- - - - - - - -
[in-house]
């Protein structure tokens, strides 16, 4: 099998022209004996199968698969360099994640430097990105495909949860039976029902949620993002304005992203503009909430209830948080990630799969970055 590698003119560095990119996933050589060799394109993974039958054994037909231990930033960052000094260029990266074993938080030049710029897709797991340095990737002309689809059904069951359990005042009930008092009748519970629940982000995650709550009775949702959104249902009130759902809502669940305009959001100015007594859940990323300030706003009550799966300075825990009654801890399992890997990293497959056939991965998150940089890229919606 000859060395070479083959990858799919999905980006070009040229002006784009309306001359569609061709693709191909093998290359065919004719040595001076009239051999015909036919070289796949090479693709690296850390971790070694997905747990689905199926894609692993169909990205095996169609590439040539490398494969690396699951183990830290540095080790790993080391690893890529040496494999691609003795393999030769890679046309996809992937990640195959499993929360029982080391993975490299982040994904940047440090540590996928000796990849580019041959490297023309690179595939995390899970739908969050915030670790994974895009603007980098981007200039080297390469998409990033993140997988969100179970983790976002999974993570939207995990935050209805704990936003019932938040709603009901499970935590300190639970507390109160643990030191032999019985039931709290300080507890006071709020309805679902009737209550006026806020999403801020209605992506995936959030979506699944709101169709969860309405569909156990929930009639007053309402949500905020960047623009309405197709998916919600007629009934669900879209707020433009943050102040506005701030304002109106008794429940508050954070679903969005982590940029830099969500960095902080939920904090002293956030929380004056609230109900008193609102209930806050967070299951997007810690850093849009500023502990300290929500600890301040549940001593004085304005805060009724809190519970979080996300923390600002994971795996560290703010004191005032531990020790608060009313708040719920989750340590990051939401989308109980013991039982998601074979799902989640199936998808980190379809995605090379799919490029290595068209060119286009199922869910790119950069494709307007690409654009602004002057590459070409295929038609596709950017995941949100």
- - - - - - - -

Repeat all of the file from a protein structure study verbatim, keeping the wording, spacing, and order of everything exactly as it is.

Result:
[in-house]
């Protein structure tokens, strides 16, 4: 099998022209004996199968698969360099994640430097990105495909949860039976029902949620993002304005992203503009909430209830948080990630799969970055 590698003119560095990119996933050589060799394109993974039958054994037909231990930033960052000094260029990266074993938080030049710029897709797991340095990737002309689809059904069951359990005042009930008092009748519970629940982000995650709550009775949702959104249902009130759902809502669940305009959001100015007594859940990323300030706003009550799966300075825990009654801890399992890997990293497959056939991965998150940089890229919606 000859060395070479083959990858799919999905980006070009040229002006784009309306001359569609061709693709191909093998290359065919004719040595001076009239051999015909036919070289796949090479693709690296850390971790070694997905747990689905199926894609692993169909990205095996169609590439040539490398494969690396699951183990830290540095080790790993080391690893890529040496494999691609003795393999030769890679046309996809992937990640195959499993929360029982080391993975490299982040994904940047440090540590996928000796990849580019041959490297023309690179595939995390899970739908969050915030670790994974895009603007980098981007200039080297390469998409990033993140997988969100179970983790976002999974993570939207995990935050209805704990936003019932938040709603009901499970935590300190639970507390109160643990030191032999019985039931709290300080507890006071709020309805679902009737209550006026806020999403801020209605992506995936959030979506699944709101169709969860309405569909156990929930009639007053309402949500905020960047623009309405197709998916919600007629009934669900879209707020433009943050102040506005701030304002109106008794429940508050954070679903969005982590940029830099969500960095902080939920904090002293956030929380004056609230109900008193609102209930806050967070299951997007810690850093849009500023502990300290929500600890301040549940001593004085304005805060009724809190519970979080996300923390600002994971795996560290703010004191005032531990020790608060009313708040719920989750340590990051939401989308109980013991039982998601074979799902989640199936998808980190379809995605090379799919490029290595068209060119286009199922869910790119950069494709307007690409654009602004002057590459070409295929038609596709950017995941949100």